Elgin woman forfeits animals in neglect, cruelty case
The Elgin woman accused of animal cruelty and neglect has forfeited her 30 horses and donkeys because she did not post a required $30,000 to pay for their care while she awaits trial.
Kane County Chief Judge Judith Brawka Monday accepted a report from Kane County prosecutors that Stacy Fiebelkorn had not posted the money with the circuit court clerk by 4:30 p.m. Friday. Under the Illinois Humane Care for Animals Act, by failing to do so she automatically forfeited the animals.
Fiebelkorn had been ordered to post the money March 27 by Associate Judge Elizabeth Flood. Brawka was a substitute Monday for Flood.
The fate of two goats is to be determined at a hearing at 1 p.m. April 14, according to a spokesman for the Kane County state's attorney's office.
Fiebelkorn was charged March 5 with misdemeanor cruelty to animals and neglect.
Kane County Animal Control authorities seized more than 90 animals from her March 4 and 5. They included ducks, chickens, turkeys, horses, donkeys, rabbits, goats, donkeys, llamas and alpacas. On March 19 Fiebelkorn voluntarily gave up all of the poultry and rabbits, most of the goats, a llama and an alpaca. Flood later ordered her to give up the other llama and alpaca.
Animal Control began investigating Fiebelkorn after receiving a report she had a dead horse and dead horse fetus on property she used in Maple Park. They then investigated a property she rented in Hampshire and found more dead horses, goats, donkeys and chickens, plus more than 90 living animals. Fiebelkorn had operated the Mini Zoo Crew traveling petting zoo.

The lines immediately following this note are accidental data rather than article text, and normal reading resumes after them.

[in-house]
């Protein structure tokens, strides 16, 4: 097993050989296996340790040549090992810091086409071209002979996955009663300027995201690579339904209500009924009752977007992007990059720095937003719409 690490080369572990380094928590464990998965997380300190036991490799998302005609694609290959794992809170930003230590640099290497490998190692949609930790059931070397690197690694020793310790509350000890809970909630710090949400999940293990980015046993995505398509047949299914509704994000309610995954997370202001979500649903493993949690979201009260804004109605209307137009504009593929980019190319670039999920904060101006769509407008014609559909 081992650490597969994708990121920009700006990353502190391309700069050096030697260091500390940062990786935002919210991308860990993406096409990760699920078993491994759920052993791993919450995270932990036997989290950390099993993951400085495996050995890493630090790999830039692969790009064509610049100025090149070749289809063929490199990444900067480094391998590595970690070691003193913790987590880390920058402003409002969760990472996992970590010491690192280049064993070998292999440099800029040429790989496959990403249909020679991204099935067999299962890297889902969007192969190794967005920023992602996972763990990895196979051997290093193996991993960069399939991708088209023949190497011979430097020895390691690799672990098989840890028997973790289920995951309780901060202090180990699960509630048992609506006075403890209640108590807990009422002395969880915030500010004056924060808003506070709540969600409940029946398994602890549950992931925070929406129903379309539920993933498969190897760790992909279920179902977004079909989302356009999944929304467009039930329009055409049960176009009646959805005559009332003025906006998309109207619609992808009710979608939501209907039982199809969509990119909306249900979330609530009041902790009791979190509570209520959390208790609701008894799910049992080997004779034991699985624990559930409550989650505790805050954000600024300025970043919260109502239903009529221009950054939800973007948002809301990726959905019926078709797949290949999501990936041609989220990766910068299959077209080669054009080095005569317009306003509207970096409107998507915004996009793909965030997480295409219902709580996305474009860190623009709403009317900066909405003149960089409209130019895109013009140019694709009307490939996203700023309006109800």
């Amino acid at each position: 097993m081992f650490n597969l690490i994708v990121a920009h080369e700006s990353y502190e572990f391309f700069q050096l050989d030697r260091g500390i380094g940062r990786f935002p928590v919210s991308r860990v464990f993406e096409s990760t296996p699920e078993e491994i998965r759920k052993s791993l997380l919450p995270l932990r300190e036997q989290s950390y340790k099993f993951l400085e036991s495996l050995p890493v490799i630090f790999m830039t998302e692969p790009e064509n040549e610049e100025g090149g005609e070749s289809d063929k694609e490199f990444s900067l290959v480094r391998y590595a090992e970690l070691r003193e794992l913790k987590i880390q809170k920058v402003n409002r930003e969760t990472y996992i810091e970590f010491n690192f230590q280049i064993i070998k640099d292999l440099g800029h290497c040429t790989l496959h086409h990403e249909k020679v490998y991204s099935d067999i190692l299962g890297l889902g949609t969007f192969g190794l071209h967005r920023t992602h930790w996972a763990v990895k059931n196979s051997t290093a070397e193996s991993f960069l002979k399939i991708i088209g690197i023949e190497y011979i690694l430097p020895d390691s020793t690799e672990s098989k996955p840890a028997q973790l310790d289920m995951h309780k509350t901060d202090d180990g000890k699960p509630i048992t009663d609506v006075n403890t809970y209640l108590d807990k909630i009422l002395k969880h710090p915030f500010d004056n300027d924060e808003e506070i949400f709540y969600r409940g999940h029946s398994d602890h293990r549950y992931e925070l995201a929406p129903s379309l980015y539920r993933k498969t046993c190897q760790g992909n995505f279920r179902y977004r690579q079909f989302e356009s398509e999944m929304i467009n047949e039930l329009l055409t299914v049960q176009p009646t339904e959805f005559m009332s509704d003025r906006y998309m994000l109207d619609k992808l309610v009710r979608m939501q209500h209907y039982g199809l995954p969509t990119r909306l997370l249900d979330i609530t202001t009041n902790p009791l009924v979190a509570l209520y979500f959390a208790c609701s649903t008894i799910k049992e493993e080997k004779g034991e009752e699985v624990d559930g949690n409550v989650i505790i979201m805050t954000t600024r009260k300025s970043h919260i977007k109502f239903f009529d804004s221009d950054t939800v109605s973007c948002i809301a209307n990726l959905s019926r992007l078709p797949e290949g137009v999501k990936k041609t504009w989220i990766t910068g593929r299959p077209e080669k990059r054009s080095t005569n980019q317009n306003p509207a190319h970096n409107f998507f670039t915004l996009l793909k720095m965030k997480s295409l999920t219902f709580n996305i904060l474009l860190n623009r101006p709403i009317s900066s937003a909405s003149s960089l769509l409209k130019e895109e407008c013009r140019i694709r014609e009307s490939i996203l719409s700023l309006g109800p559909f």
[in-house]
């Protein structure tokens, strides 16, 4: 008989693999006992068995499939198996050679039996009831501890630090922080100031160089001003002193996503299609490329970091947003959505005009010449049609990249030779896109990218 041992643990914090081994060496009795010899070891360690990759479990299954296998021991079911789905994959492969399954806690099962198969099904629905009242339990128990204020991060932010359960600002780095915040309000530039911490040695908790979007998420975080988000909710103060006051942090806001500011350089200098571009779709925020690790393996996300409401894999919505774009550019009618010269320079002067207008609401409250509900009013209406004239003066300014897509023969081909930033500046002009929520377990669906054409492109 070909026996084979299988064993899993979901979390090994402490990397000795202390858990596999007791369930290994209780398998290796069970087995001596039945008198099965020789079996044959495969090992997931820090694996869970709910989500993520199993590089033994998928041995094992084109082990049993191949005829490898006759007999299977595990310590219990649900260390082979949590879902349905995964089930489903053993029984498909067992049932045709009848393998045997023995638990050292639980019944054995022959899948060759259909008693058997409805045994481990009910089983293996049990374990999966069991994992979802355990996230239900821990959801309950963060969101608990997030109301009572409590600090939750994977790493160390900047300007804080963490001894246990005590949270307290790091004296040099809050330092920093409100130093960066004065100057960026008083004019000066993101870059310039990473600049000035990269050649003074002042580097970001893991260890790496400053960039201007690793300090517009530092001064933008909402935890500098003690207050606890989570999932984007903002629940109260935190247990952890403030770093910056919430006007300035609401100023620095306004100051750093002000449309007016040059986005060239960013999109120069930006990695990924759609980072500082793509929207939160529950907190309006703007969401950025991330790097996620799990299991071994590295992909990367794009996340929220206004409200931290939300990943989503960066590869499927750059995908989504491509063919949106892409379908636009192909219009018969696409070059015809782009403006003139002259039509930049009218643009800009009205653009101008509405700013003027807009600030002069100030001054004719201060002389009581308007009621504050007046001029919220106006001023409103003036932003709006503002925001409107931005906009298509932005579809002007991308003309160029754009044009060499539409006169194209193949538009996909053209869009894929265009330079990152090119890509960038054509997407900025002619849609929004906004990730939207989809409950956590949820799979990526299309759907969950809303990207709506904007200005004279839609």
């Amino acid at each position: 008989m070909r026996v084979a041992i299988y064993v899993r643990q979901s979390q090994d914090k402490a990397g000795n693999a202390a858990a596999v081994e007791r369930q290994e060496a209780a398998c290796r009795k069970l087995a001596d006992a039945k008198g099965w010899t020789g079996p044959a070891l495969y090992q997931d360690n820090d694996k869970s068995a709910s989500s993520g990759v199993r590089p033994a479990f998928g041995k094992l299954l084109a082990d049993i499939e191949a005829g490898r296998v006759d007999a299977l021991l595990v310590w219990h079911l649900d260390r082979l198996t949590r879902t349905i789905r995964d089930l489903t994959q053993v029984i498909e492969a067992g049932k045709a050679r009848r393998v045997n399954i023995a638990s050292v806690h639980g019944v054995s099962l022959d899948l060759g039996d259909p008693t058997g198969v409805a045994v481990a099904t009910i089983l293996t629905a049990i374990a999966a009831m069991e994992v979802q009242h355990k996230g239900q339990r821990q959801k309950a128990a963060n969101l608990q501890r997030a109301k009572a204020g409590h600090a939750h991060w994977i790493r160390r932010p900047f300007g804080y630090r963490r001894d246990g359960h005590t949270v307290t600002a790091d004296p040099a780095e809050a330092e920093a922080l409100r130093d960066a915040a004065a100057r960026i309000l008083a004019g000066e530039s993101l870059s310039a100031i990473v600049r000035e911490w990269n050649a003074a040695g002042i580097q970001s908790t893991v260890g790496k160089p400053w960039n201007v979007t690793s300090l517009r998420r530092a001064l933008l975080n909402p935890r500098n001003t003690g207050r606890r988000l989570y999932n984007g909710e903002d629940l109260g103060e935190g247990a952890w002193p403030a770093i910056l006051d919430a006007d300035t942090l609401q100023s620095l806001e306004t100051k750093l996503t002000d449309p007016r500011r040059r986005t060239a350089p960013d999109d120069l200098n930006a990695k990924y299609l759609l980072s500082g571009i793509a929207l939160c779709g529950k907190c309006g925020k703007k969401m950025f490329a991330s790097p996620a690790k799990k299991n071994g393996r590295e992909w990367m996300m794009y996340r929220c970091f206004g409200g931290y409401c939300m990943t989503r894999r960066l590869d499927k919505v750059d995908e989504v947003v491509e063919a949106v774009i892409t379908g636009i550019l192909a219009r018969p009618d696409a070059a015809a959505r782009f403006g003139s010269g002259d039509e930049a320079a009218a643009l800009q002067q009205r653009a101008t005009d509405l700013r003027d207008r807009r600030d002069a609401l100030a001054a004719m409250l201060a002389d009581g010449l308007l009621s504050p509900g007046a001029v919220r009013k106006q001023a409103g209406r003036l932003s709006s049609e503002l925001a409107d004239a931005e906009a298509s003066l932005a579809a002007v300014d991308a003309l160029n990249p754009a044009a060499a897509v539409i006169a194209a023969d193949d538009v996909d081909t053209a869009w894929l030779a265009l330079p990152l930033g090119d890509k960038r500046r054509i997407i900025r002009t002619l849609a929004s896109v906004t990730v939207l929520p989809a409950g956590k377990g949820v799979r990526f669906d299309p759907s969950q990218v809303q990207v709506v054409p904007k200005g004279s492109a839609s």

Veterinarians testified at a forfeiture hearing that many of the animals were overly thin, with some close to starving to death. One horse later was euthanized because it did not have the energy to stand or eat, and an alpaca and a horse may be stunted due to lack of food, according to a veterinarian and to others caring for the animals.
With the forfeiture, the horses can now be put up for adoption.
Also, on Tuesday the Kane County Board will recognize volunteers and others who helped move the animals March 11 off the Hampshire farm. The owner of the farm had initially agreed to let the animals stay there while the case was prosecuted but changed his mind March 10 and said they had to be moved the next day, according to Animal Control Director Robert Sauceda. More than 90 people showed up to move the animals, including lending their horse trailers. Others have donated food, supplies and services, and one veterinarian has discounted her fees to treat the animals.
The county had estimated the cost of care during the first 30 days would be $42,948.
Besides the April 14 hearing, there is a hearing April 17 on whether the judge should bar prosecutors, investigators and witnesses from speaking about the case outside of court proceedings. Fiebelkorn's attorney has contended that statements by the Kane County sheriff's spokesman and Sauceda have impaired Fiebelkorn's ability to have an impartial trial.